In search of the Peru Pacific Iguana

The Peru Pacific Iguana (Microlophus peruvianus) is an endemic lizard from Peru, Ecuador and Chile. They are big lizards with sexual dimorphism in size (98 mm male, 78 mm female) and colour. In Ecuador, they are distributed on the western coasts of Guayas and Santa Elena provinces. To study the effect of sympatry on their behaviour and ecology, we visited two allopatric locations (Ancon and Chanduy). Ancon is a small oil fishing port on the west coast of Ecuador; it has a beach that sits on a cliff full of rocks without vegetation.

Ancon beach habitat characterized by the presence of cliffs and rocks. A small population of
M. preuvianus were find here (around 4 males and 12 females).

While Chanduy is a small town beach with a rock wall dividing the town from the beach. In Chanduy, we also found a small population of the Pacific Iguana (M. occipitalis) limited to the houses boundaries.

Chanduy beach habitat where we find a large rock wall, which is the perfect habitat for M. peruvianus.

Image gallery from Ancon and Chanduy beaches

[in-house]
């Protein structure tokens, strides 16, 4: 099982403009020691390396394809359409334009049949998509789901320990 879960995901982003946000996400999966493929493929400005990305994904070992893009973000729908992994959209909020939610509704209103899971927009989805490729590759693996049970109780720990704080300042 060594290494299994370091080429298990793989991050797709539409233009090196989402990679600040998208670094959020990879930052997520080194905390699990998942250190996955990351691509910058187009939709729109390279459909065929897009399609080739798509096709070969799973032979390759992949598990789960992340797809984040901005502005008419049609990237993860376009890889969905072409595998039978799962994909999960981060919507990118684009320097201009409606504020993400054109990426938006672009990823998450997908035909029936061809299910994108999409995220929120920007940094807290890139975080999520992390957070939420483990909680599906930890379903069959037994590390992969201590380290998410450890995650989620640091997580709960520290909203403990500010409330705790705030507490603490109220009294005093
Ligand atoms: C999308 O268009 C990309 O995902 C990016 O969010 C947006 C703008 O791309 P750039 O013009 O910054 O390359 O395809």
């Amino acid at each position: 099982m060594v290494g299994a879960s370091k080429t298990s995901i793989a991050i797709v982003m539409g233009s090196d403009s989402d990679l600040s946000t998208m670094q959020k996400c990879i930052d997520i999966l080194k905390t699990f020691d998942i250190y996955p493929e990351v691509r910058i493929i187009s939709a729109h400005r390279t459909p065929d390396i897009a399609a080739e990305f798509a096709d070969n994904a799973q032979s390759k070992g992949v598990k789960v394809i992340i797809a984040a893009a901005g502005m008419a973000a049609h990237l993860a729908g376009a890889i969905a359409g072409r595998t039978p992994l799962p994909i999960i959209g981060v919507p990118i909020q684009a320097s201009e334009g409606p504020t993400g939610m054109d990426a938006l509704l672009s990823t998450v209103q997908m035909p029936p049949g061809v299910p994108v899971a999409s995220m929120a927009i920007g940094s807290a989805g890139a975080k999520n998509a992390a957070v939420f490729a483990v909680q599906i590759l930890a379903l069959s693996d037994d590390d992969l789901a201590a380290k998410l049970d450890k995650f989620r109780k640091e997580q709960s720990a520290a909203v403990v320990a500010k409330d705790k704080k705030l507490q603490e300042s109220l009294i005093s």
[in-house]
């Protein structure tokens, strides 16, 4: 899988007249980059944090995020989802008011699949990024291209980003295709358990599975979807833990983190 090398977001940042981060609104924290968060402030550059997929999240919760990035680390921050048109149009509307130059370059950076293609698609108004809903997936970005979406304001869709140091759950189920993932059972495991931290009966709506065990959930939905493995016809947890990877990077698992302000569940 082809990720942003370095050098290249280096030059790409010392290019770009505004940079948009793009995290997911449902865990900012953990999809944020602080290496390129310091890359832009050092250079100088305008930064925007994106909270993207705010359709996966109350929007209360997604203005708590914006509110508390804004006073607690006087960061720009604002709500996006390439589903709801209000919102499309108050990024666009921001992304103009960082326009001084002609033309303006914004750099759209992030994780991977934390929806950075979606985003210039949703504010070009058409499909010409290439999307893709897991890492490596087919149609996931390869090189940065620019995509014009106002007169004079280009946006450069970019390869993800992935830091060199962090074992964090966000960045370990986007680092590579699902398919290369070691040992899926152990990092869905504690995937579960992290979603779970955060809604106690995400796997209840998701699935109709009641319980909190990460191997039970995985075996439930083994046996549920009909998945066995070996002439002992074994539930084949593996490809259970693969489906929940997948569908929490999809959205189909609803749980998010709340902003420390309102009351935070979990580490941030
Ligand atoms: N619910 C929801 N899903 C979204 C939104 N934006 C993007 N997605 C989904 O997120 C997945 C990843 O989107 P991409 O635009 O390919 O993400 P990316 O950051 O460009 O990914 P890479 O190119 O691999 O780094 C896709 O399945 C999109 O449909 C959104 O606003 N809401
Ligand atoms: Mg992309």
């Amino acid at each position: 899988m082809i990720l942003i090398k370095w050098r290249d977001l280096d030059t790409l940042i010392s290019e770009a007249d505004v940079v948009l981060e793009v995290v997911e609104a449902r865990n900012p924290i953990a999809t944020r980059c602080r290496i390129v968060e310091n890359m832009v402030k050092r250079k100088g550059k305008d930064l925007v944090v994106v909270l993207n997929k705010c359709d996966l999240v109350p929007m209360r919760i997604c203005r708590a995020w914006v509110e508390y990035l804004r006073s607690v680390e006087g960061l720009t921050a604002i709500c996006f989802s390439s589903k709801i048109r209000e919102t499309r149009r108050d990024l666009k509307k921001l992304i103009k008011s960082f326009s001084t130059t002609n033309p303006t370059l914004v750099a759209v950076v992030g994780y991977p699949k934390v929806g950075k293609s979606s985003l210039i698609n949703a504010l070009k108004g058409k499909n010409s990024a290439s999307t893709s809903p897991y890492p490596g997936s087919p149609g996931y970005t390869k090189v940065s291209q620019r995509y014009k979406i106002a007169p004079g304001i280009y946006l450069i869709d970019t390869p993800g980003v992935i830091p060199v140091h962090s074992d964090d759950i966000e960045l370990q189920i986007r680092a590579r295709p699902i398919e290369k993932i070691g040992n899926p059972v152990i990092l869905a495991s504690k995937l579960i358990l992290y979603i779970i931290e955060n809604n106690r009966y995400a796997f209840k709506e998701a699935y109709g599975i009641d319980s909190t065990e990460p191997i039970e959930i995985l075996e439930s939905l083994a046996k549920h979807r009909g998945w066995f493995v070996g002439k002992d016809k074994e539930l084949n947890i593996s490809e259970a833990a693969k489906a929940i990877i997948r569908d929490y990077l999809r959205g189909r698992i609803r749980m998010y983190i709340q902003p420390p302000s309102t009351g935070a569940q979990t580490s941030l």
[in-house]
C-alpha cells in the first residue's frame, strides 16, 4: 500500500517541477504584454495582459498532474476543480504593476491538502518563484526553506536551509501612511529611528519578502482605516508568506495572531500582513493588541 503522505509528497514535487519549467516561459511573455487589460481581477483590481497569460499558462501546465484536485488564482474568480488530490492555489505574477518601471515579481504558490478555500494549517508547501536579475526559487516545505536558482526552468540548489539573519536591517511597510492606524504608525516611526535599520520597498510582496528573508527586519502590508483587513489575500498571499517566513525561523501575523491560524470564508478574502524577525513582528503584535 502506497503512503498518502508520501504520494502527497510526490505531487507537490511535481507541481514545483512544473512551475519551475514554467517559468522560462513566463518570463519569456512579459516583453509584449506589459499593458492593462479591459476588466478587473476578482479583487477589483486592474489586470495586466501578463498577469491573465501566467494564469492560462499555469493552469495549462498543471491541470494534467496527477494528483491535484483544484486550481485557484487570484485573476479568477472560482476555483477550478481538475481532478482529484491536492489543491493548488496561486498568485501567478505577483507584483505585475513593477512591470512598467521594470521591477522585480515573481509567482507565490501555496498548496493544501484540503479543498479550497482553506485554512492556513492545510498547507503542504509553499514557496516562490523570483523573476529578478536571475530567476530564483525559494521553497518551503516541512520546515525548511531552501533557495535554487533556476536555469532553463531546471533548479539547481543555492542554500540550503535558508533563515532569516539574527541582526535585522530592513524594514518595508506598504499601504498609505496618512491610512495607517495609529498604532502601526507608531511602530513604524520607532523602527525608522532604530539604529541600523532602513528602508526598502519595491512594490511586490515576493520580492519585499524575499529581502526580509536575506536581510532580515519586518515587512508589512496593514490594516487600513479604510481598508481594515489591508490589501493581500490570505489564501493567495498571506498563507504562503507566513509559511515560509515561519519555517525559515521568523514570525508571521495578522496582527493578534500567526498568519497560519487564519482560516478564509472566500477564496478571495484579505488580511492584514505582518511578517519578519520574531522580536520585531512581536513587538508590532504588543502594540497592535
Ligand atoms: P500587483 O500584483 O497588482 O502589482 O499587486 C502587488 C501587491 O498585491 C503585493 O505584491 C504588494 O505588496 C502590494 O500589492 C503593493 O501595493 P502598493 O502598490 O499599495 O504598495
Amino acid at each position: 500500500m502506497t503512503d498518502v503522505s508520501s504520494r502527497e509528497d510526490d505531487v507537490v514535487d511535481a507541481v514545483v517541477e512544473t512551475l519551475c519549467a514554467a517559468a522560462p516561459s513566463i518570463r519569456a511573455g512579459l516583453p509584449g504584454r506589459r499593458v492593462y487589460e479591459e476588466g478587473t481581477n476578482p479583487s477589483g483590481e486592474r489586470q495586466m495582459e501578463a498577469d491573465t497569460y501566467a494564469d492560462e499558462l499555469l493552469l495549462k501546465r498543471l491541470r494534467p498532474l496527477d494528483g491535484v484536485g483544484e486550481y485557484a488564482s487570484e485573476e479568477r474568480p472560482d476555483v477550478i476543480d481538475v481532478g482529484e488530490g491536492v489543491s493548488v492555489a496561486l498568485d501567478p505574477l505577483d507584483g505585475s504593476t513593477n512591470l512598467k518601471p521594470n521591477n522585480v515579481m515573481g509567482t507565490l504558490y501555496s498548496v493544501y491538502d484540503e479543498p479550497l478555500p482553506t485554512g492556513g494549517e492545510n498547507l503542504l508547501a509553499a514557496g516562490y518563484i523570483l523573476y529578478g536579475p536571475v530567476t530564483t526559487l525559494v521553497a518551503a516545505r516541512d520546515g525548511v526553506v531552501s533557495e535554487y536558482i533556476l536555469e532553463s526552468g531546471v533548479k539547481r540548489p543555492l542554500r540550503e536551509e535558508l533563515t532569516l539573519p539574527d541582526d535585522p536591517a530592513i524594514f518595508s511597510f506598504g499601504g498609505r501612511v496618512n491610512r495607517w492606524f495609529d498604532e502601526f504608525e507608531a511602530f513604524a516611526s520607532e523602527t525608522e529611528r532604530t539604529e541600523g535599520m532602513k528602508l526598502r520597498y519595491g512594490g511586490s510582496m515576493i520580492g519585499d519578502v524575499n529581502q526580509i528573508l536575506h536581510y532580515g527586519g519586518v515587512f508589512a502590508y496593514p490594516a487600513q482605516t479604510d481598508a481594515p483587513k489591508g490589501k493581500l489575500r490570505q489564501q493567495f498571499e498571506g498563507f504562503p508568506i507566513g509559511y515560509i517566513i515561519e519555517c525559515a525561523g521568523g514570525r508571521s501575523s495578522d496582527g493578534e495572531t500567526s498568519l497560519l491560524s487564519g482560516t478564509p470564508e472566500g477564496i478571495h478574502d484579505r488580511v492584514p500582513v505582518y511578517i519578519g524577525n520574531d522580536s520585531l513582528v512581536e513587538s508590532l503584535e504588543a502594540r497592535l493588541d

We also visited two sympatric locations (El Pelado and La Chocolatera). The La Chocolatera locality, part of La Puntilla de Santa Elena reserve, has several types of habitats and supports both species.

These rocky cliffs are suitable for M. peruvianus.

The La Chocolatera vegetation formed by small shrubs and creeping plants is suitable for M. occipitalis.

Image gallery from La Chocolatera

In all localities, the Peru Pacific Iguanas were found mainly on the rocks, walls and trunks. The aim of this first field trip was to study the influence of sympatry on the behaviour and ecology of this species. We measured population density in each locality, and took note of several behaviours like territorial displays (head bobs, push-ups, tail movement and attack), mating displays (head bobs, neck bite, and copulation), eating, basking etc. Additionally, male territorial displays were filmed, and morphological data of almost 25 individuals were obtained, which often required us to climb the cliff and run on the rocks to observe them. The research effort more than met our requirements for the first fieldwork season.